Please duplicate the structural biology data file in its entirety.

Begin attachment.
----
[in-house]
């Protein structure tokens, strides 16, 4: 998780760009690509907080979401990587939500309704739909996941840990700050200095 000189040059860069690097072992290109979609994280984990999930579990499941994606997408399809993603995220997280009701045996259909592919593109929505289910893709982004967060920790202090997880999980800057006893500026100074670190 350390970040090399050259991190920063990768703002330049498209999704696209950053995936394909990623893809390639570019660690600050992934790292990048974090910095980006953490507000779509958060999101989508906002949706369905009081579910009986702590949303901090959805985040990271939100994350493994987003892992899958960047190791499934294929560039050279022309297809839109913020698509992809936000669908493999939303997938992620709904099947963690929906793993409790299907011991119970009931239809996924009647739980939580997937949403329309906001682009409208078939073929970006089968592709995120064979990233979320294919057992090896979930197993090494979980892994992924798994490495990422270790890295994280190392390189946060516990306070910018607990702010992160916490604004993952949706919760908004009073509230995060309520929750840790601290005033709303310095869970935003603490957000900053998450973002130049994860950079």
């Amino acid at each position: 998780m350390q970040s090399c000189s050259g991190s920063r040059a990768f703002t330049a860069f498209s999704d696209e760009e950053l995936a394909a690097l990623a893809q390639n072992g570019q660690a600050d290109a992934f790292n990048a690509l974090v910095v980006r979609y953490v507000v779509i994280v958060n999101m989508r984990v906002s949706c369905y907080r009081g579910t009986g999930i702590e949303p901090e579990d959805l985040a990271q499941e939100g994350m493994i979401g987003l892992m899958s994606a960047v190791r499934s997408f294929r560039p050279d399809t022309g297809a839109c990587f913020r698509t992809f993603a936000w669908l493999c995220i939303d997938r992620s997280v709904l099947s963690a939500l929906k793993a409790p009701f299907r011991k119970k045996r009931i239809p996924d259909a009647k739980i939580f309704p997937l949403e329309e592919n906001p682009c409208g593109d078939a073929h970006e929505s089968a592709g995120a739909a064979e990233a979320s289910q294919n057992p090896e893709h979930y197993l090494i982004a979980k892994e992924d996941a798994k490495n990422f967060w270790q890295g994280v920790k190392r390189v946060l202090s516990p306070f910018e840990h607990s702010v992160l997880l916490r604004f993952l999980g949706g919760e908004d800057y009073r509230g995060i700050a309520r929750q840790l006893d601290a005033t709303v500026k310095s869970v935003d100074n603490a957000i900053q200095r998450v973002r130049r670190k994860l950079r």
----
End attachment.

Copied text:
[in-house]
């Protein structure tokens, strides 16, 4: 998780760009690509907080979401990587939500309704739909996941840990700050200095 000189040059860069690097072992290109979609994280984990999930579990499941994606997408399809993603995220997280009701045996259909592919593109929505289910893709982004967060920790202090997880999980800057006893500026100074670190 350390970040090399050259991190920063990768703002330049498209999704696209950053995936394909990623893809390639570019660690600050992934790292990048974090910095980006953490507000779509958060999101989508906002949706369905009081579910009986702590949303901090959805985040990271939100994350493994987003892992899958960047190791499934294929560039050279022309297809839109913020698509992809936000669908493999939303997938992620709904099947963690929906793993409790299907011991119970009931239809996924009647739980939580997937949403329309906001682009409208078939073929970006089968592709995120064979990233979320294919057992090896979930197993090494979980892994992924798994490495990422270790890295994280190392390189946060516990306070910018607990702010992160916490604004993952949706919760908004009073509230995060309520929750840790601290005033709303310095869970935003603490957000900053998450973002130049994860950079």
């Amino acid at each position: 998780m350390q970040s090399c000189s050259g991190s920063r040059a990768f703002t330049a860069f498209s999704d696209e760009e950053l995936a394909a690097l990623a893809q390639n072992g570019q660690a600050d290109a992934f790292n990048a690509l974090v910095v980006r979609y953490v507000v779509i994280v958060n999101m989508r984990v906002s949706c369905y907080r009081g579910t009986g999930i702590e949303p901090e579990d959805l985040a990271q499941e939100g994350m493994i979401g987003l892992m899958s994606a960047v190791r499934s997408f294929r560039p050279d399809t022309g297809a839109c990587f913020r698509t992809f993603a936000w669908l493999c995220i939303d997938r992620s997280v709904l099947s963690a939500l929906k793993a409790p009701f299907r011991k119970k045996r009931i239809p996924d259909a009647k739980i939580f309704p997937l949403e329309e592919n906001p682009c409208g593109d078939a073929h970006e929505s089968a592709g995120a739909a064979e990233a979320s289910q294919n057992p090896e893709h979930y197993l090494i982004a979980k892994e992924d996941a798994k490495n990422f967060w270790q890295g994280v920790k190392r390189v946060l202090s516990p306070f910018e840990h607990s702010v992160l997880l916490r604004f993952l999980g949706g919760e908004d800057y009073r509230g995060i700050a309520r929750q840790l006893d601290a005033t709303v500026k310095s869970v935003d100074n603490a957000i900053q200095r998450v973002r130049r670190k994860l950079r």